Tara Westover was brought up in fundamentalist Mormon family in Bucks Peak, Idaho. Her memoir follows her childhood, her struggles with her domineering father and violent brother and the existential internal conflict she experiences in trying to break free of her background. From the outside, what happens to Tara appears a sort of brainwashing, from the inside, she feels she is in a loving family (she has a sister and five brothers) who follow the precepts of a loving God through the teachings of Joseph Smith. Westover does convincingly bring us into this family– they are isolated and close knit and live in a beautiful valley beneath the picturesque peak. When she was young her father joked and laughed, although he believed they were in the end of days, so he prepared stockpiles of food, fuel and guns. Her mother fulfilled the compliant role allotted to her, and made herbal remedies (for some reason the father felt that the medical establishment was evil).
As Tara grew up however, things became more extreme. Along with his suspicion of doctors, the father also thought schools were a thought control tool of the government, so the kids were home schooled, if they were schooled at all. The boys were supposed to work in the father’s scrapping, junkyard business. And when the father needed more labour, Tara, also was forced to work there. It was hard, dirty and dangerous and she was only eleven. The utter hypocrisy of the father doesn’t seem to dawn on Tara (the older sons are allowed to go away to earn their living trucking because they will have to support families, the role of women is to be mothers, yet the father forces Tara to labour in the junk yard).
A number of gruesome accidents provide the turning points in the narrative. Tara’s brother, Luke, is horrendously burned on the legs in a welding accident on the property and the father dumps him on eleven-year-old Tara to administer medical care, while he puts out the resulting brush fire. Every time someone is in extreme pain, the mother gives a tincture of skullcap and lobelia–Tara, herself, admits this provided no obvious relief. The next accident is to her older brother, Shawn, resulting in a head injury. This exacerbates an earlier injury caused when the father drove their van thought the night in a snowstorm and caused it to roll (the mother was also injured in this accident causing possible brain damage which might or might not explain her later belief that she had special powers from God to heal). The utter, helpless, compliance of the family is illustrated in the fact that a couple of years later, the father insists yet again they drive through the night in bad weather forcing his son Luke to do the driving, although he has worked all day and is tired – ‘the angels will fly with us’ the father says. Yep. Another accident, more injures to the family and Luke takes all the guilt on himself.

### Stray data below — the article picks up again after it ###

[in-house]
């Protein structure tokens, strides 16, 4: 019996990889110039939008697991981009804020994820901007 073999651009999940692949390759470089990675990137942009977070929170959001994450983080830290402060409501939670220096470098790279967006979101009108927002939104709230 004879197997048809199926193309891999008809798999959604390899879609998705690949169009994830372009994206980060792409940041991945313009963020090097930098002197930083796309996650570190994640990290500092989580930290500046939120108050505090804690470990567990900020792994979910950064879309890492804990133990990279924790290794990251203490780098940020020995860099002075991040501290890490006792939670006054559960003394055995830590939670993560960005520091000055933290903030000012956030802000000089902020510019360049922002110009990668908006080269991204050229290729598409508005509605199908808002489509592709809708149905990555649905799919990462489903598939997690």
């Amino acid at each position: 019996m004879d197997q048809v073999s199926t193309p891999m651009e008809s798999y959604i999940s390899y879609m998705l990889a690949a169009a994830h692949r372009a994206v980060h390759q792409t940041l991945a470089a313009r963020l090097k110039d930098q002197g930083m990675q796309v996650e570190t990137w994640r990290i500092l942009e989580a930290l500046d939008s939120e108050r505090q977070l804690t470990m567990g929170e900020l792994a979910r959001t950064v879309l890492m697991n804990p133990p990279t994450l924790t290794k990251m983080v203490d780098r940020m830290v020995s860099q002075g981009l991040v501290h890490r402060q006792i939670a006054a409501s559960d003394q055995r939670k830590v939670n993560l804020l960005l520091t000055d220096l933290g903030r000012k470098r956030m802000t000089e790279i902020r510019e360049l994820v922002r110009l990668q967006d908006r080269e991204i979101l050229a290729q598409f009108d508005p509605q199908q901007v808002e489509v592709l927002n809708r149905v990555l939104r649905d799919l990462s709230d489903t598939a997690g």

The immense pull of this book is the hard-to-accept fact that for all the father’s selfishness, unquestioning and unquestionable zealous faith in an Old Testament God, and his utter disregard for his children’s physical well-being – they all come back time and time again to live under their father’s tyrannical rule and, this is the unbelievable part, profess to love him. Because Tara herself makes excuse after excuse, turns blind eye after blind eye, the reader is left to feel the rage towards this repugnant, unhinged man that, really, she should have felt. However, it is not the father’s actions themselves that provide the final straw for Tara but, rather, her brother Shawn’s violent behaviour. Perhaps this too can be sheeted home to the father as Shawn was the victim of head injuries caused by the total lack of any safety procedures in the junkyard, and the father’s prohibition on seeking any medical help. Shawn’s sick violence and misogyny is directed at Tara once she reaches puberty. The mother pretends not to see these awful acts of harm to her own daughter.
I won’t spoil it by revealing how Tara gets out of it, but it is a long time coming, and by the time it arrives, for this reader, it was way too late. If you have ever wondered why women stay in violent relationships, this quite remarkable book takes you to that dark place. I was often frustrated at Tara (and her mother) but Westover brought me to the inside and made me see it from her point of view. Quite simply, you just cannot put this book down. It is one of the most compelling things I’ve ever read. I guess the reader is ‘educated’, as well.